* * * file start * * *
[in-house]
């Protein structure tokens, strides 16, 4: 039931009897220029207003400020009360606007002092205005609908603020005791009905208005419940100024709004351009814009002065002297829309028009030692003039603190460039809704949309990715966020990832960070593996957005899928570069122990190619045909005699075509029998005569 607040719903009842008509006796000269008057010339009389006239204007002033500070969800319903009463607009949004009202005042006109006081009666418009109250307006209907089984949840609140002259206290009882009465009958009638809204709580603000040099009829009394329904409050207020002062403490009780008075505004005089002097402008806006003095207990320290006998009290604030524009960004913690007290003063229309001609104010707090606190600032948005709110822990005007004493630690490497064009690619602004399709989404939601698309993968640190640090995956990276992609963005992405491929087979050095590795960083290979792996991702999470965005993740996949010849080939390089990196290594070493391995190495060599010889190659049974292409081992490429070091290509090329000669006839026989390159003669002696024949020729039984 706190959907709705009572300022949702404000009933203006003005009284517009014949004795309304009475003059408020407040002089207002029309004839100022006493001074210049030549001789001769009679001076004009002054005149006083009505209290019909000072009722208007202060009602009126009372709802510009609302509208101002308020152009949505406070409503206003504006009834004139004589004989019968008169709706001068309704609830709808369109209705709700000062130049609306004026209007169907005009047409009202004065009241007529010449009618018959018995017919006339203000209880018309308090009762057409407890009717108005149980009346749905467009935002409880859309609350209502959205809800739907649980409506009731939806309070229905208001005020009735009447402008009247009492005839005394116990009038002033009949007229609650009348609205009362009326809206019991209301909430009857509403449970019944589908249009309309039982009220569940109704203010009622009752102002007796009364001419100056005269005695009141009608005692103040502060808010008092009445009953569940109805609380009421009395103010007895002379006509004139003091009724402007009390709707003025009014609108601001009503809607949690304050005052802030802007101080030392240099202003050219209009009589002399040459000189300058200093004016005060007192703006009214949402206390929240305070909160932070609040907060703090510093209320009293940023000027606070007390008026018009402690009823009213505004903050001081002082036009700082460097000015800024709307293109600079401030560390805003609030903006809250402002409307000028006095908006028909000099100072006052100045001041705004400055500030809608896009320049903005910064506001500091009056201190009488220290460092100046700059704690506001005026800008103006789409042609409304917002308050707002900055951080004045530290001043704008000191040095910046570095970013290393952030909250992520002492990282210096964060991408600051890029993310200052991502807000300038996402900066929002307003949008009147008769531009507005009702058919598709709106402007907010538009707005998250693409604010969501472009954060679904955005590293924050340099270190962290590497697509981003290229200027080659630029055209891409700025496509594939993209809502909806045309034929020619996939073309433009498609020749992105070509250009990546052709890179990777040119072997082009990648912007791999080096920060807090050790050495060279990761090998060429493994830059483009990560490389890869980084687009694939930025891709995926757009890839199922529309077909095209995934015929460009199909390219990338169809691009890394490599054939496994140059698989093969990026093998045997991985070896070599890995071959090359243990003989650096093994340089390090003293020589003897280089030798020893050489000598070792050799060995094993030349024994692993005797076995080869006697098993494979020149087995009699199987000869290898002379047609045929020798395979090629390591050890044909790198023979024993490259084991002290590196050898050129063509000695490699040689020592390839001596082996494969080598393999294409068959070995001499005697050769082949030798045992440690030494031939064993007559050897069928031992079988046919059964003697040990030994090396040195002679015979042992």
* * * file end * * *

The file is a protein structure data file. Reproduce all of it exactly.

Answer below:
[in-house]
């Protein structure tokens, strides 16, 4: 039931009897220029207003400020009360606007002092205005609908603020005791009905208005419940100024709004351009814009002065002297829309028009030692003039603190460039809704949309990715966020990832960070593996957005899928570069122990190619045909005699075509029998005569 607040719903009842008509006796000269008057010339009389006239204007002033500070969800319903009463607009949004009202005042006109006081009666418009109250307006209907089984949840609140002259206290009882009465009958009638809204709580603000040099009829009394329904409050207020002062403490009780008075505004005089002097402008806006003095207990320290006998009290604030524009960004913690007290003063229309001609104010707090606190600032948005709110822990005007004493630690490497064009690619602004399709989404939601698309993968640190640090995956990276992609963005992405491929087979050095590795960083290979792996991702999470965005993740996949010849080939390089990196290594070493391995190495060599010889190659049974292409081992490429070091290509090329000669006839026989390159003669002696024949020729039984 706190959907709705009572300022949702404000009933203006003005009284517009014949004795309304009475003059408020407040002089207002029309004839100022006493001074210049030549001789001769009679001076004009002054005149006083009505209290019909000072009722208007202060009602009126009372709802510009609302509208101002308020152009949505406070409503206003504006009834004139004589004989019968008169709706001068309704609830709808369109209705709700000062130049609306004026209007169907005009047409009202004065009241007529010449009618018959018995017919006339203000209880018309308090009762057409407890009717108005149980009346749905467009935002409880859309609350209502959205809800739907649980409506009731939806309070229905208001005020009735009447402008009247009492005839005394116990009038002033009949007229609650009348609205009362009326809206019991209301909430009857509403449970019944589908249009309309039982009220569940109704203010009622009752102002007796009364001419100056005269005695009141009608005692103040502060808010008092009445009953569940109805609380009421009395103010007895002379006509004139003091009724402007009390709707003025009014609108601001009503809607949690304050005052802030802007101080030392240099202003050219209009009589002399040459000189300058200093004016005060007192703006009214949402206390929240305070909160932070609040907060703090510093209320009293940023000027606070007390008026018009402690009823009213505004903050001081002082036009700082460097000015800024709307293109600079401030560390805003609030903006809250402002409307000028006095908006028909000099100072006052100045001041705004400055500030809608896009320049903005910064506001500091009056201190009488220290460092100046700059704690506001005026800008103006789409042609409304917002308050707002900055951080004045530290001043704008000191040095910046570095970013290393952030909250992520002492990282210096964060991408600051890029993310200052991502807000300038996402900066929002307003949008009147008769531009507005009702058919598709709106402007907010538009707005998250693409604010969501472009954060679904955005590293924050340099270190962290590497697509981003290229200027080659630029055209891409700025496509594939993209809502909806045309034929020619996939073309433009498609020749992105070509250009990546052709890179990777040119072997082009990648912007791999080096920060807090050790050495060279990761090998060429493994830059483009990560490389890869980084687009694939930025891709995926757009890839199922529309077909095209995934015929460009199909390219990338169809691009890394490599054939496994140059698989093969990026093998045997991985070896070599890995071959090359243990003989650096093994340089390090003293020589003897280089030798020893050489000598070792050799060995094993030349024994692993005797076995080869006697098993494979020149087995009699199987000869290898002379047609045929020798395979090629390591050890044909790198023979024993490259084991002290590196050898050129063509000695490699040689020592390839001596082996494969080598393999294409068959070995001499005697050769082949030798045992440690030494031939064993007559050897069928031992079988046919059964003697040990030994090396040195002679015979042992």